The most subtle level of polarization occurs in our minds. Unchecked judgmental thoughts about others and ourselves create grooves in the brain that develop into beliefs and attitudes. Habitual judgments tend to separate us from others. Divisive thinking leads to prejudice and to dehumanizing people who disagree with us or whom we consider different from us. Polarizing thoughts often result in criticizing someone else’s habits, preferences or opinions.

One of my dear friends differs with me politically. At one point, she sent me a speech by a politician whose views I find offensive. I wrote, reminding her of the common values that have sustained our long friendship and proposing that we agree to disagree about politics. She responded immediately, apologizing for trying to convert me to her point of view. We both decided that our relationship was more important than our divergent political stances.

Pema suggests that we commit to be aware of our propensity for polarization and to remember that all human beings share our wish to be happy. A practice called “just like me” helps develop this awareness. We can start by focusing on someone neutral and repeating to ourselves phrases such as, “Just like me, this person wants to be at ease. Just like me, this person wishes to be liked and respected.”

Even though we do not know exactly what others are feeling and thinking, we do know that all human beings want others to care about them. At the most fundamental level, none of us wishes to suffer. With ongoing practice, we may find it possible to apply the principle of “Just like me” even to perpetrators of violence and murder. Pema reminds us that the mother of James Foley, a journalist who was kidnapped and beheaded by an ISIS terrorist, was able to view her son’s assassin with compassion. She said, “We need to forgive [the executioner] for not having a clue about what he was doing.” This grieving mother sensed the extreme desperation and the complex circumstances underlying such a violent act. We can question ourselves: if we were as ungrounded, miserable, hopeless, and schooled in hatred as a terrorist, how might we act? Of course, despite having a compassionate understanding about the roots of violence, it is important to speak up when we have been hurt or when we know that others are being hurt.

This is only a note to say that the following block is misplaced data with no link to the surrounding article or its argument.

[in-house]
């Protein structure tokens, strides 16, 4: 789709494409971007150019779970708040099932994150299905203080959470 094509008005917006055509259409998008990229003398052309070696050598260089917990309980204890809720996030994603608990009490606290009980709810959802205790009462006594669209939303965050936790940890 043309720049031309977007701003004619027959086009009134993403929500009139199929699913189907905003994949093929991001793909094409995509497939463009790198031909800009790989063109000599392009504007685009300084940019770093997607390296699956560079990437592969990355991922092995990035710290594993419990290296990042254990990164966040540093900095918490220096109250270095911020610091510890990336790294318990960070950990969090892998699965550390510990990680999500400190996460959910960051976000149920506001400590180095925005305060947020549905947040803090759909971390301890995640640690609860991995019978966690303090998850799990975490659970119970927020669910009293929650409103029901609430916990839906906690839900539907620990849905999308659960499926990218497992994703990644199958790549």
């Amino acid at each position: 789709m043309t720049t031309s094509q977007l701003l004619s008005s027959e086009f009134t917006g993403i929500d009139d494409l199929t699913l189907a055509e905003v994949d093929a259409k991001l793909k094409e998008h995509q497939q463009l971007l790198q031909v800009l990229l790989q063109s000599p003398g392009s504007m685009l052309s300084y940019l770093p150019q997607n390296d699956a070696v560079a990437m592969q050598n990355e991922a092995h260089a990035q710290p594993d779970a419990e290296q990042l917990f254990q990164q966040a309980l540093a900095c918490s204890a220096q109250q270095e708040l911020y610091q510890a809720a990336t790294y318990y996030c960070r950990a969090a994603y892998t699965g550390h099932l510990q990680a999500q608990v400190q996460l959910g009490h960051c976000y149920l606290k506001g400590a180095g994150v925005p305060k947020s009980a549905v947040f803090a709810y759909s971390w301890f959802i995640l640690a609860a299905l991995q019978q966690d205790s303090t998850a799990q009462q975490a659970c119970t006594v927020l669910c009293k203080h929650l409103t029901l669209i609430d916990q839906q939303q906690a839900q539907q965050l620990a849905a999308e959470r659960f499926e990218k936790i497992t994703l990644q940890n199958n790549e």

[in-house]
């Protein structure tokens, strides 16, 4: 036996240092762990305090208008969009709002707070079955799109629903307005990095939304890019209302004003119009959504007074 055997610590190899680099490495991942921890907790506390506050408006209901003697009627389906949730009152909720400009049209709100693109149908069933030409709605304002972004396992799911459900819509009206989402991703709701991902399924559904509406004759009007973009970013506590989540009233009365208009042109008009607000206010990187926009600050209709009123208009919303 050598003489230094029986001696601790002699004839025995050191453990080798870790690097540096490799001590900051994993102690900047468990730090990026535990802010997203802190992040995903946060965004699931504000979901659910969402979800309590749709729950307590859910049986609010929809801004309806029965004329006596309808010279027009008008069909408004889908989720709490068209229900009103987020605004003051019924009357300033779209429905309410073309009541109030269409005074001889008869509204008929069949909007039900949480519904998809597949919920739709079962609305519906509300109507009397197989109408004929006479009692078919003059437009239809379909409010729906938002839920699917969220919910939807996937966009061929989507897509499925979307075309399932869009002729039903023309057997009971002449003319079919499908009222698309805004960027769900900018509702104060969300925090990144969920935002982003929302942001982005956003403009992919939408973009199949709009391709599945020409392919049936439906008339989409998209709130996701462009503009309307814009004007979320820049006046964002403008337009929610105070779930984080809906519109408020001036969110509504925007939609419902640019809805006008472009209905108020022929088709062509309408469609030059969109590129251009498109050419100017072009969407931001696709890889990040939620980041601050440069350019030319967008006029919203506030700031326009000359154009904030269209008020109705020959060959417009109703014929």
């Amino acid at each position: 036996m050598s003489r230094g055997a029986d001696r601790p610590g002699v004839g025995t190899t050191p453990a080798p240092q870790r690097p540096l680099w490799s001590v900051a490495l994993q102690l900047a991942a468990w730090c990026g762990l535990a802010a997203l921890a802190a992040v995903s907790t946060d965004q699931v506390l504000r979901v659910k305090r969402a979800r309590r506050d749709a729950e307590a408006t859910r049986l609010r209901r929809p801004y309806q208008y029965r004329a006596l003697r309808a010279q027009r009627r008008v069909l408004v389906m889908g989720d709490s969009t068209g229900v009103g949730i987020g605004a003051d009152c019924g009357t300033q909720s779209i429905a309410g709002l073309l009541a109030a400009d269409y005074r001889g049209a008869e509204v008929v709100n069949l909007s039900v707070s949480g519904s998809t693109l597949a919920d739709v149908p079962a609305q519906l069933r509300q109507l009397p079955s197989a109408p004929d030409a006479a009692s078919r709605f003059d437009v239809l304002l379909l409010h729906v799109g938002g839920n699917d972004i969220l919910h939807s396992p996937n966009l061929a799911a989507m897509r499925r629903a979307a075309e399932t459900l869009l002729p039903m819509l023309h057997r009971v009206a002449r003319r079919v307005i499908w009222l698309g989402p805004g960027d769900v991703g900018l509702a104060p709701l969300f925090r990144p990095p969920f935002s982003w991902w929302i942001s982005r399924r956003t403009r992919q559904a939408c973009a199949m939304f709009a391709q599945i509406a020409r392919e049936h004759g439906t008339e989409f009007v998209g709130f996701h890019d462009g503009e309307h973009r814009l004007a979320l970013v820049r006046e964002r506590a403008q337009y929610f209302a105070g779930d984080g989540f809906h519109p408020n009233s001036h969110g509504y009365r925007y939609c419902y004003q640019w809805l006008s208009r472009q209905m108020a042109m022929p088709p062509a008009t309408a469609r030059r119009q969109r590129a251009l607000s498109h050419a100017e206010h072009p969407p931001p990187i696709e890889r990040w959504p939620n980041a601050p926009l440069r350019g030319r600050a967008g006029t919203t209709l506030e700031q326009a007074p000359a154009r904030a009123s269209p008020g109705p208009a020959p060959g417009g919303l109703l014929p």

In this era when old systems and ideas are being questioned and falling apart, we have an opportunity to stay open-minded and open-hearted instead of polarizing or developing rigid and fundamentalist attitudes. Each time we wake up and stop polarizing in thoughts, words or actions, we deepen our sense of interconnection with others. When we change our own internal patterns, we contribute to changing patterns in our culture.

One way to diminish polarization is to change how we view failure. Pema’s fourth chapter, titled “The Fine Art of Failure,” examines how our untrained ego “resists what is” and struggles against the natural flow of life. It is uncomfortable with vulnerability and ambiguity and tries to control impermanence. Seeking security, the ego strives to freeze what is fluid and to grasp what is in motion. As a result, we feel dissatisfied and threatened, hiding behind our fear of discomfort. Many people stay closed in a small, fearful world, avoiding what is unpleasant, painful, insecure and unpredictable.

As a remedy, Pema recommends learning how to fail gracefully. When things don’t work out the way we want them to, the ego often tries to escape from vulnerable feelings. One strategy is to blame the failure on something external. If a personal or professional relationship doesn’t work out, it’s easy to find fault with the other person. Another way to deal with failure is to turn the blame inward, labeling ourselves as “losers” and worrying that we are basically flawed.